The book is rather more interesting than L1.  The Rectory, with no church attached, is almost permanently surrounded by a thick fog.  Pattie's main sport is turning away visitors, mainly a parish busybody named Mrs Barlow who only once gets inside for a few minutes, occasionally Marcus Fisher and Muriel's former headmistress.  Muriel worries about Elizabeth's being too isolated and tries to avoid becoming entangled with Leo Peshkov, the porter's son.  Both Muriel and Pattie vie for the porter's attention, though he clearly is all for Pattie.  Marcus forces his way into the house via the coal cellar and has a brief, unsatisfactory meeting with Carel during a blackout.  Carel reclaims Pattie, who is divided.  Muriel, after telling Eugene of Pattie's affair with Carel, is on the brink of introducing Leo to Elizabeth, spies on her cousin and discovers that Elizabeth and Carel are having an affair.  Pattie learns of this; it is the one thing she cannot countenace.  We then get a fascinating scene towards the close of the book in which Muriel enters Carel's study shortly after Swan Lake has started, and discovered that Carel has taken pills with the intent of suicide.  Forced to choose a course of action quickly, her discovery of Pattie's letter of departure sways her into letting Carel die as Swan Lake concludes.  In the wrap-up, Marcus finally sees Elizabeth from a distance as the cousins/sisters leave the Rectory (it is revealed that Carel might have been Elizabeth's father as well as Muriel's), and Marcus discovers that Mrs Barlow is the ecstatic Anthea in whom all three brothers had been interested when they'd been young.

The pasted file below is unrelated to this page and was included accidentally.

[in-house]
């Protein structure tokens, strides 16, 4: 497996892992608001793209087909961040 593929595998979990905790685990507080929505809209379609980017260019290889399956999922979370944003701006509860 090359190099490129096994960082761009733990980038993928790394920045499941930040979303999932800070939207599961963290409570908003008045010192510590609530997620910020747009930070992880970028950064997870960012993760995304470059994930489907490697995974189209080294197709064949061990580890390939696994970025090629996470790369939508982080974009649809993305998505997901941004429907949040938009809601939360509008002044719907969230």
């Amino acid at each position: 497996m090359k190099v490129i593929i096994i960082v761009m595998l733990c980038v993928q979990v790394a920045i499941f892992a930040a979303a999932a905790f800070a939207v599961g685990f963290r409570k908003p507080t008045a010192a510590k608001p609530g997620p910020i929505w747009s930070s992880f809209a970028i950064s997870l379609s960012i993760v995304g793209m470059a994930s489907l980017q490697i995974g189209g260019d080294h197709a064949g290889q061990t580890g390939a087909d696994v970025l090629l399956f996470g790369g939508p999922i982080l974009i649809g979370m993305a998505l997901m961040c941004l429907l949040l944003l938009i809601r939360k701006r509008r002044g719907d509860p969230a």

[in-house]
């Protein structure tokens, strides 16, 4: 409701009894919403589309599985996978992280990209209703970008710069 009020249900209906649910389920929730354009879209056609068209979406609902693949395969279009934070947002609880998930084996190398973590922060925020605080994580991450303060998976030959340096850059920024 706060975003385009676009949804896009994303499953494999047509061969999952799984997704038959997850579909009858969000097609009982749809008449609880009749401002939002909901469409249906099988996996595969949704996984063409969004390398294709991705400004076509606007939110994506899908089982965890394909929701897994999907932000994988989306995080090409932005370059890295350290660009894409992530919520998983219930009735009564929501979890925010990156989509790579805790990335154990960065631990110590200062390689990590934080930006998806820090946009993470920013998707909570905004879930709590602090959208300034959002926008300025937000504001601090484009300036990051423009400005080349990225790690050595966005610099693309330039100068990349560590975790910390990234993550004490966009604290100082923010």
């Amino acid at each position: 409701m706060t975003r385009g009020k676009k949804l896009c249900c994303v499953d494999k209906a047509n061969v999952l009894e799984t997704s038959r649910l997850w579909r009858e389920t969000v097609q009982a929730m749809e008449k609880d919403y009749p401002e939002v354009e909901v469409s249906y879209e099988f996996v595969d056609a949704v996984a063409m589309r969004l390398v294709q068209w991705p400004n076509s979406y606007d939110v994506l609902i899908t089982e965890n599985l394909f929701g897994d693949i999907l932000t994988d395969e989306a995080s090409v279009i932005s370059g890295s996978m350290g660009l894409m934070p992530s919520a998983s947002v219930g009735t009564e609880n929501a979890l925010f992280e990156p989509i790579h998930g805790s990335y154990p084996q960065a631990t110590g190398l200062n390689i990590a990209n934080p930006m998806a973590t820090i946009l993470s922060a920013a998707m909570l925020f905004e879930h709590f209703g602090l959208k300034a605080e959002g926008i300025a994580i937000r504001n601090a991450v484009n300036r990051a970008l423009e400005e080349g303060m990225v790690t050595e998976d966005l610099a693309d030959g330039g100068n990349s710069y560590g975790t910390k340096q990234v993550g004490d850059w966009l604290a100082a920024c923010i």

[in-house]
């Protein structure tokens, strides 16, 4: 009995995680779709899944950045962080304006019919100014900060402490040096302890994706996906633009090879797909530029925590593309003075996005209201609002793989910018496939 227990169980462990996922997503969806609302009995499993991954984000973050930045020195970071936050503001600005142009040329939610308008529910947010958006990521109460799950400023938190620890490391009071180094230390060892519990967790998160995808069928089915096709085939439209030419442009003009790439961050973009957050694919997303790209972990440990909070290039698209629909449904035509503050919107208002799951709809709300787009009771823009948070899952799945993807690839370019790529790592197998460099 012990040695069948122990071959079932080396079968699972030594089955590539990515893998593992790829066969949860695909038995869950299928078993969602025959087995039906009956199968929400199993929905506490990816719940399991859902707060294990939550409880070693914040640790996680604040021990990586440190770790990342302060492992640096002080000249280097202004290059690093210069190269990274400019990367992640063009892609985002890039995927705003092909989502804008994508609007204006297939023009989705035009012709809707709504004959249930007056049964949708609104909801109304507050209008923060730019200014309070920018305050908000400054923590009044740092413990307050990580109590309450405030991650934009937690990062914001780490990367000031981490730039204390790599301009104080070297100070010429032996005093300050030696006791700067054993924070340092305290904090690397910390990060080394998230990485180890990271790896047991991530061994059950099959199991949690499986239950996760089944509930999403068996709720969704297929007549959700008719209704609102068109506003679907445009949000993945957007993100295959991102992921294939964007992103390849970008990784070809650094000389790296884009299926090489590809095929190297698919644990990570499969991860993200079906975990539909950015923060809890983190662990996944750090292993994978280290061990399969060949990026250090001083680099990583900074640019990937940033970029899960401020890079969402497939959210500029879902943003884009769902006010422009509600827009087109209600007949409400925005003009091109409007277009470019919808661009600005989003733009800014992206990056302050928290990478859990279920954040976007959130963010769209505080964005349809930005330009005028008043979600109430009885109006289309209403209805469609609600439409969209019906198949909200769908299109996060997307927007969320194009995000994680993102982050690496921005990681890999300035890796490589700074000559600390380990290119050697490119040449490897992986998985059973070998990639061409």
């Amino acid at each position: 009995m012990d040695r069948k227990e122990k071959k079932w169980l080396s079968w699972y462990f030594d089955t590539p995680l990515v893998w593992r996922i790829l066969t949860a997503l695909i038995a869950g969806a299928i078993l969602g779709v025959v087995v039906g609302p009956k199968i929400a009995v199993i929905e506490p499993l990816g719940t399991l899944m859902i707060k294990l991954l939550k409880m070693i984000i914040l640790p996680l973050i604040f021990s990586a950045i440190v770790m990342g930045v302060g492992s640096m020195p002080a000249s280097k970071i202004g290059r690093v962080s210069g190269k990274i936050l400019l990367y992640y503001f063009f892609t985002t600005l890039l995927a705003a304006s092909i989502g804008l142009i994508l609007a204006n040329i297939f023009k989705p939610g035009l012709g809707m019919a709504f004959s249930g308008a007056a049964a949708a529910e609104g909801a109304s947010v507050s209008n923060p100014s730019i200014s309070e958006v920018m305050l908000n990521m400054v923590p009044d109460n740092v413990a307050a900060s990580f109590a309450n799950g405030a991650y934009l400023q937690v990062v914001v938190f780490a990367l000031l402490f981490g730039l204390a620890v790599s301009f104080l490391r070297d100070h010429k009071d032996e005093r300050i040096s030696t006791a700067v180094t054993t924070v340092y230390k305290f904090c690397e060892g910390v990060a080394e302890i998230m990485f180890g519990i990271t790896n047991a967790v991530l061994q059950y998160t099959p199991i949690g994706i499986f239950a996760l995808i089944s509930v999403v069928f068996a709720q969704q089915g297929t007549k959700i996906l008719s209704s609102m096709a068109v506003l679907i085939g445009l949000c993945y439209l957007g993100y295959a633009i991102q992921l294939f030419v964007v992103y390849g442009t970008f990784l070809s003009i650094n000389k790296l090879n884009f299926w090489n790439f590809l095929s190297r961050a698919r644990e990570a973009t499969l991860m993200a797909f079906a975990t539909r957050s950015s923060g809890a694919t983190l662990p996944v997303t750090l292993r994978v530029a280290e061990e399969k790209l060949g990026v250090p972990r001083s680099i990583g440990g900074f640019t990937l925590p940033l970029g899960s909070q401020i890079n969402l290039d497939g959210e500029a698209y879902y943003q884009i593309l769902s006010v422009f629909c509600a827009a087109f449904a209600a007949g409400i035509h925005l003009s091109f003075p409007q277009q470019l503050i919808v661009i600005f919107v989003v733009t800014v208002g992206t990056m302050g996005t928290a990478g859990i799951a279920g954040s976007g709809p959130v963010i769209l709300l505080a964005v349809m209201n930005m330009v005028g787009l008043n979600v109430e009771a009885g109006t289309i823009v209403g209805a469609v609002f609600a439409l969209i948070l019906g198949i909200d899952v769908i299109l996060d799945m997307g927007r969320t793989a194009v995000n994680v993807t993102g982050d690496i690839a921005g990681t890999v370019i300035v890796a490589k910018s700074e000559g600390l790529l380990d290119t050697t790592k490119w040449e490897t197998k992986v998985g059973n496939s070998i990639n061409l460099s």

I'm not that inclined to blame LW1 for lying during the past two years.  His faith might have returned, or it might have made no difference.  It does not sound as if active discussion of faith is particularly rampant in the marriage; one presumes that the couple simply assume they are going in the same direction and perhaps never really or rarely discuss religion at all.  I might cross-examine him on whether he is actively lying to his wife or simply not telling what he considers to be the whole truth, or how he knows that she might not be very much on the same page, or at least something a good deal similar.  There is also the question of why his not being an active believer would put him on the outs with the church; is it really for believers only and not for seekers?  Possible, one supposes.  And along similar lines, how can LW1 be certain with accuracy of how much devastation this would cause to his relationships?  It seems that he can reasonably continue to walk along the Works portion of the path, and for a good many possible friends and loved ones that might actually be sufficient.  There may well be those who similarly have less Faith than might appear.

In the end, my main question, though, is why LW1 has been unable to discuss this, not with his wife, but with his pastor or some other spiritual advisor.  I don't know that I'd be prepared to make this a requisite for a graceful exit from faith, but it seems odd that, given his circumstances, he didn't attempt it.  If there is that much harm in the offing, he certainly ought to do so now.  It's not as if such a person isn't used to this sort of discussion, or at the least trained for it.  My only potential surmise is that LW1 fears a lack of confidentiality or that somehow he will be exiled from his community involuntarily before he is ready to make and accept that choice.  But a bit of shopping around if necessary can uncover someone suitable.

Moral:  "Angels are the thoughts of God after God is dead."

No comments:

Post a Comment